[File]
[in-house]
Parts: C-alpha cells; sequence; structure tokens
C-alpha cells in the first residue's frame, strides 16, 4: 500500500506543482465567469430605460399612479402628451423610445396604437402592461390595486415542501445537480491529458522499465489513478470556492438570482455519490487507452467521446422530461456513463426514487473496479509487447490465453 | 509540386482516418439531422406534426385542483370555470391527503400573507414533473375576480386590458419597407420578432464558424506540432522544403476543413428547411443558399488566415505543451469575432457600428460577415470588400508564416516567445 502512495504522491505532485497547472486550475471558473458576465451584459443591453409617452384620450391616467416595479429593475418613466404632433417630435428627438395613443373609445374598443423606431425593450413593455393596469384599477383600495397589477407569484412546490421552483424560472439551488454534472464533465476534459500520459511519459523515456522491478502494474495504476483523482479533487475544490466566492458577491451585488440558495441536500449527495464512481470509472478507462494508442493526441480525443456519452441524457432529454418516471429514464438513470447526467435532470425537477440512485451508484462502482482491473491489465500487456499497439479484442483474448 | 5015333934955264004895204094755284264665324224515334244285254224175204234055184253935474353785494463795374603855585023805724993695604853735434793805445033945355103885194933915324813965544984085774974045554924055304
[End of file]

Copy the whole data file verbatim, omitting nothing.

[in-house]
Parts: C-alpha cells; sequence; structure tokens
C-alpha cells in the first residue's frame, strides 16, 4: 500500500506543482465567469430605460399612479402628451423610445396604437402592461390595486415542501445537480491529458522499465489513478470556492438570482455519490487507452467521446422530461456513463426514487473496479509487447490465453 | 509540386482516418439531422406534426385542483370555470391527503400573507414533473375576480386590458419597407420578432464558424506540432522544403476543413428547411443558399488566415505543451469575432457600428460577415470588400508564416516567445 502512495504522491505532485497547472486550475471558473458576465451584459443591453409617452384620450391616467416595479429593475418613466404632433417630435428627438395613443373609445374598443423606431425593450413593455393596469384599477383600495397589477407569484412546490421552483424560472439551488454534472464533465476534459500520459511519459523515456522491478502494474495504476483523482479533487475544490466566492458577491451585488440558495441536500449527495464512481470509472478507462494508442493526441480525443456519452441524457432529454418516471429514464438513470447526467435532470425537477440512485451508484462502482482491473491489465500487456499497439479484442483474448 | 5015333934955264004895204094755284264665324224515334244285254224175204234055184253935474353785494463795374603855585023805724993695604853735434793805445033945355103885194933915324813965544984085774974045554924055304